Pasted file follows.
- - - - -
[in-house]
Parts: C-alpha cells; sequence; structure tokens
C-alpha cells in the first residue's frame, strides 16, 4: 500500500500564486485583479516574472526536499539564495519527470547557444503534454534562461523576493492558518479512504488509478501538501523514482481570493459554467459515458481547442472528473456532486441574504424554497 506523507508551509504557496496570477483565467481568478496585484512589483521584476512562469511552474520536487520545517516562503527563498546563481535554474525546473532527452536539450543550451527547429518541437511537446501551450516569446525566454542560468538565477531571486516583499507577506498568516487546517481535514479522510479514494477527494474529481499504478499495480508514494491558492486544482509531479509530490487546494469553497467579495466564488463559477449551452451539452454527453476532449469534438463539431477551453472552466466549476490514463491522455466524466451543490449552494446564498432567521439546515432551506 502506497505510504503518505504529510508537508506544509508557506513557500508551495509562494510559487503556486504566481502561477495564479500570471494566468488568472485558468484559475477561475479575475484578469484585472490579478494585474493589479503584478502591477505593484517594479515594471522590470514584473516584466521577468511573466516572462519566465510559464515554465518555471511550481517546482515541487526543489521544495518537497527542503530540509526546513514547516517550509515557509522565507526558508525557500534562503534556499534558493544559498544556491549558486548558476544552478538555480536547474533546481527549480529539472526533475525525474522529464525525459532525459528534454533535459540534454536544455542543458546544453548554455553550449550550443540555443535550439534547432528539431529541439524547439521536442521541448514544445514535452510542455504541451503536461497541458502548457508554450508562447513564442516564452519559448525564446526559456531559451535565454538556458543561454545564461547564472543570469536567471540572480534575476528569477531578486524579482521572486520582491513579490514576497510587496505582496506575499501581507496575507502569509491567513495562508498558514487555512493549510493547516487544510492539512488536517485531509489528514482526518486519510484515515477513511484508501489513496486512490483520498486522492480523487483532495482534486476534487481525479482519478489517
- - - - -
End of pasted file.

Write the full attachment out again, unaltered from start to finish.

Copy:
[in-house]
Parts: C-alpha cells; sequence; structure tokens
C-alpha cells in the first residue's frame, strides 16, 4: 500500500500564486485583479516574472526536499539564495519527470547557444503534454534562461523576493492558518479512504488509478501538501523514482481570493459554467459515458481547442472528473456532486441574504424554497 506523507508551509504557496496570477483565467481568478496585484512589483521584476512562469511552474520536487520545517516562503527563498546563481535554474525546473532527452536539450543550451527547429518541437511537446501551450516569446525566454542560468538565477531571486516583499507577506498568516487546517481535514479522510479514494477527494474529481499504478499495480508514494491558492486544482509531479509530490487546494469553497467579495466564488463559477449551452451539452454527453476532449469534438463539431477551453472552466466549476490514463491522455466524466451543490449552494446564498432567521439546515432551506 502506497505510504503518505504529510508537508506544509508557506513557500508551495509562494510559487503556486504566481502561477495564479500570471494566468488568472485558468484559475477561475479575475484578469484585472490579478494585474493589479503584478502591477505593484517594479515594471522590470514584473516584466521577468511573466516572462519566465510559464515554465518555471511550481517546482515541487526543489521544495518537497527542503530540509526546513514547516517550509515557509522565507526558508525557500534562503534556499534558493544559498544556491549558486548558476544552478538555480536547474533546481527549480529539472526533475525525474522529464525525459532525459528534454533535459540534454536544455542543458546544453548554455553550449550550443540555443535550439534547432528539431529541439524547439521536442521541448514544445514535452510542455504541451503536461497541458502548457508554450508562447513564442516564452519559448525564446526559456531559451535565454538556458543561454545564461547564472543570469536567471540572480534575476528569477531578486524579482521572486520582491513579490514576497510587496505582496506575499501581507496575507502569509491567513495562508498558514487555512493549510493547516487544510492539512488536517485531509489528514482526518486519510484515515477513511484508501489513496486512490483520498486522492480523487483532495482534486476534487481525479482519478489517